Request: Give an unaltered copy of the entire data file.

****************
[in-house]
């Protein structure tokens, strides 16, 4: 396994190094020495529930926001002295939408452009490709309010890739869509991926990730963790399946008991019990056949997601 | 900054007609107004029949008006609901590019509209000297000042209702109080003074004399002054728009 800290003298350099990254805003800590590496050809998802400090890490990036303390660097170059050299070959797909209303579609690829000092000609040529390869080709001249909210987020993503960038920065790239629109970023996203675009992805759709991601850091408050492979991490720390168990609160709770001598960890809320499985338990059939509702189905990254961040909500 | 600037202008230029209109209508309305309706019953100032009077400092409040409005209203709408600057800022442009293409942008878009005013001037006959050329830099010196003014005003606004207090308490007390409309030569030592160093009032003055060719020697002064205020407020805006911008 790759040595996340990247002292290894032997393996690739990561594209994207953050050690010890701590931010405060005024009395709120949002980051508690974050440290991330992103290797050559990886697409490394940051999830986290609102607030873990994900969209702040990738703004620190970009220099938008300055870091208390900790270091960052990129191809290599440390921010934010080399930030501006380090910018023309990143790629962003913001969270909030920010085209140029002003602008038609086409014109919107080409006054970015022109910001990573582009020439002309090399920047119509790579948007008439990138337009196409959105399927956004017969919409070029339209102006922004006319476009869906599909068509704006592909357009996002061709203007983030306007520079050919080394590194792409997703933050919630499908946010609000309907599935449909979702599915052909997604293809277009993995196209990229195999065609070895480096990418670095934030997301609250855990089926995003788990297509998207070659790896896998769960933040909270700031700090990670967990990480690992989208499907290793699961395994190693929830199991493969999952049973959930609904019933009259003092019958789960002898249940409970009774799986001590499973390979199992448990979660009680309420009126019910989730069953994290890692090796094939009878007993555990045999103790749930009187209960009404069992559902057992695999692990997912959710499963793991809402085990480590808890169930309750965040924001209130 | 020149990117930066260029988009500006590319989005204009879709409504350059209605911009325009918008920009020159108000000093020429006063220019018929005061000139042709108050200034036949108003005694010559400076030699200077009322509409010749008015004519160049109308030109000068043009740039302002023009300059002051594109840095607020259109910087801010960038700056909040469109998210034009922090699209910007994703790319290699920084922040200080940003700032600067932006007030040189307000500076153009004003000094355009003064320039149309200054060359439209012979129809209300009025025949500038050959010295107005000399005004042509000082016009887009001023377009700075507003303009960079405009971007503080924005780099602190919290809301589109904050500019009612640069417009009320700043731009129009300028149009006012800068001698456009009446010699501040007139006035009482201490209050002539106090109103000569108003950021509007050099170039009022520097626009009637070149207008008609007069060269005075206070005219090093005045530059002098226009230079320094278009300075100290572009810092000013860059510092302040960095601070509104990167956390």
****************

[in-house]
């Protein structure tokens, strides 16, 4: 396994190094020495529930926001002295939408452009490709309010890739869509991926990730963790399946008991019990056949997601 | 900054007609107004029949008006609901590019509209000297000042209702109080003074004399002054728009 800290003298350099990254805003800590590496050809998802400090890490990036303390660097170059050299070959797909209303579609690829000092000609040529390869080709001249909210987020993503960038920065790239629109970023996203675009992805759709991601850091408050492979991490720390168990609160709770001598960890809320499985338990059939509702189905990254961040909500 | 600037202008230029209109209508309305309706019953100032009077400092409040409005209203709408600057800022442009293409942008878009005013001037006959050329830099010196003014005003606004207090308490007390409309030569030592160093009032003055060719020697002064205020407020805006911008 790759040595996340990247002292290894032997393996690739990561594209994207953050050690010890701590931010405060005024009395709120949002980051508690974050440290991330992103290797050559990886697409490394940051999830986290609102607030873990994900969209702040990738703004620190970009220099938008300055870091208390900790270091960052990129191809290599440390921010934010080399930030501006380090910018023309990143790629962003913001969270909030920010085209140029002003602008038609086409014109919107080409006054970015022109910001990573582009020439002309090399920047119509790579948007008439990138337009196409959105399927956004017969919409070029339209102006922004006319476009869906599909068509704006592909357009996002061709203007983030306007520079050919080394590194792409997703933050919630499908946010609000309907599935449909979702599915052909997604293809277009993995196209990229195999065609070895480096990418670095934030997301609250855990089926995003788990297509998207070659790896896998769960933040909270700031700090990670967990990480690992989208499907290793699961395994190693929830199991493969999952049973959930609904019933009259003092019958789960002898249940409970009774799986001590499973390979199992448990979660009680309420009126019910989730069953994290890692090796094939009878007993555990045999103790749930009187209960009404069992559902057992695999692990997912959710499963793991809402085990480590808890169930309750965040924001209130 | 020149990117930066260029988009500006590319989005204009879709409504350059209605911009325009918008920009020159108000000093020429006063220019018929005061000139042709108050200034036949108003005694010559400076030699200077009322509409010749008015004519160049109308030109000068043009740039302002023009300059002051594109840095607020259109910087801010960038700056909040469109998210034009922090699209910007994703790319290699920084922040200080940003700032600067932006007030040189307000500076153009004003000094355009003064320039149309200054060359439209012979129809209300009025025949500038050959010295107005000399005004042509000082016009887009001023377009700075507003303009960079405009971007503080924005780099602190919290809301589109904050500019009612640069417009009320700043731009129009300028149009006012800068001698456009009446010699501040007139006035009482201490209050002539106090109103000569108003950021509007050099170039009022520097626009009637070149207008008609007069060269005075206070005219090093005045530059002098226009230079320094278009300075100290572009810092000013860059510092302040960095601070509104990167956390």